The Board of Governors of the Financial Intelligence Analysis Unit (FIAU) has taken note of the various calls being made for the publication of confidential FIAU reports, and of the apparent general confusion and inaccurate understanding amongst the media and the public of the functions, role, and responsibilities of the Chairman and Board of Governors of the FIAU. This is leading to a misguided expectation for action which neither the FIAU as an intelligence agency, nor the Chairman and other Board members are able to take legally and in practice.

Article 18 of the Prevention of Money Laundering Act establishes the distribution of duties of the FIAU. It provides that the Unit shall consist of a Board and a Director. The law is unequivocally clear that the Board is responsible for the policy to be adopted by the Unit and to be executed and pursued by the Director, and to ensure that the Director carries out that policy accordingly. The Director is responsible for the execution of the policy established by the Board, and for carrying out all the functions of the Unit not attributed to the Board, subject to the general supervision of the Board. The members of the Board are appointed by the Minister for Finance, and are nominated by the Attorney General, the Chairman of the Malta Financial Services Authority, the Governor of the Central Bank, and the Commissioner of Police. Two members of the Board are appointed as Chairman and Deputy Chairman by the Prime Minister. The current Chairman is the Attorney General, and his predecessor prior to 2010 was also the Attorney General.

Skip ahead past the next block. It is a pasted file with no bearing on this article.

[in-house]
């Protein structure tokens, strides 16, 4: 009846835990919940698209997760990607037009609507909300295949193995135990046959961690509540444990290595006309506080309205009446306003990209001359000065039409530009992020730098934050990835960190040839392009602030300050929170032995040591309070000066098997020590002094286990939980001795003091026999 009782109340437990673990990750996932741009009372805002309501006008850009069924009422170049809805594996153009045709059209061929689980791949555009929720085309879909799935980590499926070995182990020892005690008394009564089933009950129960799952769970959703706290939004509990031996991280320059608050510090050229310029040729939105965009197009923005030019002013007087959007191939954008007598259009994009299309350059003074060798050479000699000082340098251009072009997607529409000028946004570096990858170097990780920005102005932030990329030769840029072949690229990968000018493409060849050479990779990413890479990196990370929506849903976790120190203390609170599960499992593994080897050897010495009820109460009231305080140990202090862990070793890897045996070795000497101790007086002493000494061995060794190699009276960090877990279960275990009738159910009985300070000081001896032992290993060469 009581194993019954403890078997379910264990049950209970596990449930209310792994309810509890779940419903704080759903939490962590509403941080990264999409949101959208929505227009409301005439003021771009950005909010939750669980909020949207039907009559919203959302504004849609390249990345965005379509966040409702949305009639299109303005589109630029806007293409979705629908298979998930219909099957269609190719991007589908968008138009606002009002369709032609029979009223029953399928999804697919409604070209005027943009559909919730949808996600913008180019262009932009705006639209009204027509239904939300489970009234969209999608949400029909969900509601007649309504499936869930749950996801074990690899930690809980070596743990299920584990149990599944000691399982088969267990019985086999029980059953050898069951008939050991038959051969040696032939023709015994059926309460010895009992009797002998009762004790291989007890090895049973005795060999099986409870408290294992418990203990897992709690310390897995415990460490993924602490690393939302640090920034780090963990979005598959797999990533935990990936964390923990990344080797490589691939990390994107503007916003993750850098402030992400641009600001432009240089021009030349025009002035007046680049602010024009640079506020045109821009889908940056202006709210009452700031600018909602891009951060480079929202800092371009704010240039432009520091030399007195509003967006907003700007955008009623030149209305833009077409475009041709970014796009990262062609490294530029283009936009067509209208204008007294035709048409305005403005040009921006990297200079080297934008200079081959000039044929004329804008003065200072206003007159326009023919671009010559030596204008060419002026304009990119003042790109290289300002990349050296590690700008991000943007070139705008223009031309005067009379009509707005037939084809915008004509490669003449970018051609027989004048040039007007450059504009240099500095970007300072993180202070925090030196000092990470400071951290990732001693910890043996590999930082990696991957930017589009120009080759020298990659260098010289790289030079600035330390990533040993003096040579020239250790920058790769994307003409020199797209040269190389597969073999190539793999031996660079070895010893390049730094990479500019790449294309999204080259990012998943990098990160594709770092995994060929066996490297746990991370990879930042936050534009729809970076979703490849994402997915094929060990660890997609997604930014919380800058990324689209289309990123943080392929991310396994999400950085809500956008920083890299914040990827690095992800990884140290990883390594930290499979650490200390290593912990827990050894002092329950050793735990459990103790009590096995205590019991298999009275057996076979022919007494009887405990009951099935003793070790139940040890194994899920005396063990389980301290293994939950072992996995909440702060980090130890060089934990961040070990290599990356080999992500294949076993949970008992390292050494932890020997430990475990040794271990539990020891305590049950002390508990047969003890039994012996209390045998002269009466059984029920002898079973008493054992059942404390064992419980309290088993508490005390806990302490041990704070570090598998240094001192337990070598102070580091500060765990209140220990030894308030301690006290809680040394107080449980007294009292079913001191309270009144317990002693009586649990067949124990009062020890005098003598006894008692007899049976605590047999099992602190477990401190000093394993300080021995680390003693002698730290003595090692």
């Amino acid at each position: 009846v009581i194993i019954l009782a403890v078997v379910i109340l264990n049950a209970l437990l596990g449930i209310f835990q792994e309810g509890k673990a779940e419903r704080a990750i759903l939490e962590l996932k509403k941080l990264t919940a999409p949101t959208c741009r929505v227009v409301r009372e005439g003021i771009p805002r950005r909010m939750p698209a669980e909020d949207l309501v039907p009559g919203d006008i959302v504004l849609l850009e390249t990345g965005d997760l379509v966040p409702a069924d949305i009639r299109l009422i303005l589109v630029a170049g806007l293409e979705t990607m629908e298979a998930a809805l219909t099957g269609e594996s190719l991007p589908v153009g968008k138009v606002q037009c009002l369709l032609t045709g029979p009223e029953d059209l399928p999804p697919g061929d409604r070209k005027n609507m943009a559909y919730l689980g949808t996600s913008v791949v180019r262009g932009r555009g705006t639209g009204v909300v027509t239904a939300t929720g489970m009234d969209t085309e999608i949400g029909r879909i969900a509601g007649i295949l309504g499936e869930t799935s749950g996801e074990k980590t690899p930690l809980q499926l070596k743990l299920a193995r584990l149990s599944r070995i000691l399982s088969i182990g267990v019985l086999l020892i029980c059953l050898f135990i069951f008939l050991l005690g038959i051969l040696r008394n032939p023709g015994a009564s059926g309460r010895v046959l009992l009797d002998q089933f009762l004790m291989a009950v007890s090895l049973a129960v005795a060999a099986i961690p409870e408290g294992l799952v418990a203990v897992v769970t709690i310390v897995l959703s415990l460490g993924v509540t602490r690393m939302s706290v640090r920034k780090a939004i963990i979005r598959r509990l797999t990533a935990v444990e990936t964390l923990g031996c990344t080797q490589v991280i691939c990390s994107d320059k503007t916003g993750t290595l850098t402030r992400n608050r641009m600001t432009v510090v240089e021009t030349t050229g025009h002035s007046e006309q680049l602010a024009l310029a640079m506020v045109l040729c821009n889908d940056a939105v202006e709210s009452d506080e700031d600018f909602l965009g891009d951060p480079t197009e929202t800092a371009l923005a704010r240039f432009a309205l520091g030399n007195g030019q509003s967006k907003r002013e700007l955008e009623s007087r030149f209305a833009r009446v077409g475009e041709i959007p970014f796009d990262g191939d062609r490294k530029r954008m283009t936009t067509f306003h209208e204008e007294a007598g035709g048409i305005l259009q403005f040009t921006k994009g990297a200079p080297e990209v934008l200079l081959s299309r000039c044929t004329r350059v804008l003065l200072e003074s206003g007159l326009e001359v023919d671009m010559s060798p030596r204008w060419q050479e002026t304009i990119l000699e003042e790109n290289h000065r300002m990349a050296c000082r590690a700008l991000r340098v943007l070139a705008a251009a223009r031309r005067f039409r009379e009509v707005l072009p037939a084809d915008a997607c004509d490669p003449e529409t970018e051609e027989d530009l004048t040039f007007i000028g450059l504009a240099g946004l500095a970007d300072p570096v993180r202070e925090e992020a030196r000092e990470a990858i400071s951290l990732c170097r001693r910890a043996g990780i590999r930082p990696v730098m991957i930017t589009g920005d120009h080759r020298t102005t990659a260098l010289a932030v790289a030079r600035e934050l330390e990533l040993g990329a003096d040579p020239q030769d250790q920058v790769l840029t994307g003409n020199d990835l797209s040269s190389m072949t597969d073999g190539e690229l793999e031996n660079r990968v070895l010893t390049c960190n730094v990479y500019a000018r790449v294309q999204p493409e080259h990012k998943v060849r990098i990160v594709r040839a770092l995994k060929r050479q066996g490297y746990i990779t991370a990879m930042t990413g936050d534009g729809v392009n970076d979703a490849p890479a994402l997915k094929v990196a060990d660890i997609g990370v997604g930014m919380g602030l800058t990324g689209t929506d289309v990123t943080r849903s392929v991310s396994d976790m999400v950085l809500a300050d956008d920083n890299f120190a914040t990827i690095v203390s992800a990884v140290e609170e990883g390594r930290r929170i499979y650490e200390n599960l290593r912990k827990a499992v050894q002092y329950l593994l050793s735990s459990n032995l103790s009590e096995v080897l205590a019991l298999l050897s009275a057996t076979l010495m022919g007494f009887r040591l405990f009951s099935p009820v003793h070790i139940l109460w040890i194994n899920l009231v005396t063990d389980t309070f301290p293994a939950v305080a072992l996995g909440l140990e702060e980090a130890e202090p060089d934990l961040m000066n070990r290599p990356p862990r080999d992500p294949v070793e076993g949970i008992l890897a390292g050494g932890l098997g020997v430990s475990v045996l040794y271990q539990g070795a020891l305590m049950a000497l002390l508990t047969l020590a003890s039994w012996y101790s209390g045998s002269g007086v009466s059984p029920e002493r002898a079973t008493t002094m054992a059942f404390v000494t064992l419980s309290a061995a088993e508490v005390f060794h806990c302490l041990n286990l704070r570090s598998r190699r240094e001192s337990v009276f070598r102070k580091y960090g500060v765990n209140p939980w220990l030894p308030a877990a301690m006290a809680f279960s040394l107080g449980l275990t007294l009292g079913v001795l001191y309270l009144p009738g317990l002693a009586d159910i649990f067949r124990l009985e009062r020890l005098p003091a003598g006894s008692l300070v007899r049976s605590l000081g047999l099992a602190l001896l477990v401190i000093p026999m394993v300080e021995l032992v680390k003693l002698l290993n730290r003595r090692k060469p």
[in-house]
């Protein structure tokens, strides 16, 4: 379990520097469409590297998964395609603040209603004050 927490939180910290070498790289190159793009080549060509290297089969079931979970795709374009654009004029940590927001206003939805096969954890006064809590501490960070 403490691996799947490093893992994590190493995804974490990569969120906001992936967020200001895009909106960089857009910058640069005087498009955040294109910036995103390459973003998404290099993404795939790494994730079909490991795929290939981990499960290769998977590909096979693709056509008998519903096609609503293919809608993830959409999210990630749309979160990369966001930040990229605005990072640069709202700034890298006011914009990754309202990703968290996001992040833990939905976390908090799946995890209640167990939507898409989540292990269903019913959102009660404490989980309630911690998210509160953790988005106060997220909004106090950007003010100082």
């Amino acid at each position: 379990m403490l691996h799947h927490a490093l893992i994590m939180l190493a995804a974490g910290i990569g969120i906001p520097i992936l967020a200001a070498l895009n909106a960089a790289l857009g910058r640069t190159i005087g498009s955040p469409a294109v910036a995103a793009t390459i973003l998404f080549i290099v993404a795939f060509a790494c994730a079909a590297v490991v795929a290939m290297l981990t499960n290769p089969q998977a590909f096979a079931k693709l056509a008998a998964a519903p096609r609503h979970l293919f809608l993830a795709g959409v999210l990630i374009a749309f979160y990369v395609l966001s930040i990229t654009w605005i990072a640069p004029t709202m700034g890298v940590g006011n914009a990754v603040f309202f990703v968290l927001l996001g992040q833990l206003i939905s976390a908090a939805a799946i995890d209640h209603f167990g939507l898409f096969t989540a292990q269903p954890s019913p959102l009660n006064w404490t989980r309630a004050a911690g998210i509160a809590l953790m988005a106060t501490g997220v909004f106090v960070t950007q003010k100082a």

Ever since the appointment of the first Board of Governors of the FIAU in 2002, this legal provision was strictly interpreted and implemented such that there is a clear and distinct separation between the policy direction and oversight of the Board, and the operational activities conducted by the Director and his staff. Accordingly, the Board does not involve itself in the operational activities of the FIAU. The Board is not provided with, it does not have access to, nor does it seek to obtain any information or documentation that the FIAU is in possession of in the exercise of its intelligence, analytical, and compliance supervision functions. The Board receives regular feedback, statistics, and generic reports on the operations of the FIAU. Operational information in the possession of the FIAU has always been considered as secret and confidential, and the Board does not require access to it in order to carry out its responsibility as established by the Prevention of Money Laundering Act. In practice, this means that the Board is never aware of suspicious transaction reports received by the FIAU or of their contents. The Board is not provided with, nor does it seek to, obtain case specific information on the intelligence work carried out by the FIAU, and is never aware of any information received or collected by the FIAU in its analytical and compliance work. The Board is not informed when reports or any other disclosures are transmitted by the FIAU to the Police. These reports are not provided or otherwise made available to the Board, they are not approved by the Board, nor is the Board privy to their contents. Similarly, compliance supervision reports sent by the FIAU to subject persons following on-site inspections are not provided or otherwise made available to the Board, and do not require the approval of the Board, nor is the Board privy to their contents. These reports are also never published and at the stage when they are issued, they only address the relationship between the FIAU in its supervisory functions and the subject person concerned. The separation between the Board and the operational function of the FIAU has always been maintained throughout the years, and is considered indispensable for the proper functioning of the FIAU as an intelligence agency and to ensure that the Director and his staff are able to operate within the strictest confidentiality and without any unnecessary interference.